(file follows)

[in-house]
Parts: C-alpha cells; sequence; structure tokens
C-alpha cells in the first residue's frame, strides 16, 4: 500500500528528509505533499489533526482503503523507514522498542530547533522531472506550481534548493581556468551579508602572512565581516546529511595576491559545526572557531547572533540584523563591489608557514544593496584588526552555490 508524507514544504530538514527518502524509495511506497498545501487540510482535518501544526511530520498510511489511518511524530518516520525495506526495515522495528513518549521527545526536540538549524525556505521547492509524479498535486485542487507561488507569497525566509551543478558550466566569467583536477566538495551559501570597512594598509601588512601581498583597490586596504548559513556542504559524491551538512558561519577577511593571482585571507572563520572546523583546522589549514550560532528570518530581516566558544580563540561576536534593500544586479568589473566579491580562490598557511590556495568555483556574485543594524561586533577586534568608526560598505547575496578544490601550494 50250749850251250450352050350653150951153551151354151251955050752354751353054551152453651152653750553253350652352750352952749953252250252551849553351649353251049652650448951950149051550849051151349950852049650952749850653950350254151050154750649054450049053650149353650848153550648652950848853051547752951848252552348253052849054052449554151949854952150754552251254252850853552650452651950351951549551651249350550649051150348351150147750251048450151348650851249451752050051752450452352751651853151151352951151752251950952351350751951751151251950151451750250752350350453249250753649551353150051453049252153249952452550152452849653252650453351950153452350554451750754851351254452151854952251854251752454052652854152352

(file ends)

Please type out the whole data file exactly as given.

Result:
[in-house]
Parts: C-alpha cells; sequence; structure tokens
C-alpha cells in the first residue's frame, strides 16, 4: 500500500528528509505533499489533526482503503523507514522498542530547533522531472506550481534548493581556468551579508602572512565581516546529511595576491559545526572557531547572533540584523563591489608557514544593496584588526552555490 508524507514544504530538514527518502524509495511506497498545501487540510482535518501544526511530520498510511489511518511524530518516520525495506526495515522495528513518549521527545526536540538549524525556505521547492509524479498535486485542487507561488507569497525566509551543478558550466566569467583536477566538495551559501570597512594598509601588512601581498583597490586596504548559513556542504559524491551538512558561519577577511593571482585571507572563520572546523583546522589549514550560532528570518530581516566558544580563540561576536534593500544586479568589473566579491580562490598557511590556495568555483556574485543594524561586533577586534568608526560598505547575496578544490601550494 50250749850251250450352050350653150951153551151354151251955050752354751353054551152453651152653750553253350652352750352952749953252250252551849553351649353251049652650448951950149051550849051151349950852049650952749850653950350254151050154750649054450049053650149353650848153550648652950848853051547752951848252552348253052849054052449554151949854952150754552251254252850853552650452651950351951549551651249350550649051150348351150147750251048450151348650851249451752050051752450452352751651853151151352951151752251950952351350751951751151251950151451750250752350350453249250753649551353150051453049252153249952452550152452849653252650453351950153452350554451750754851351254452151854952251854251752454052652854152352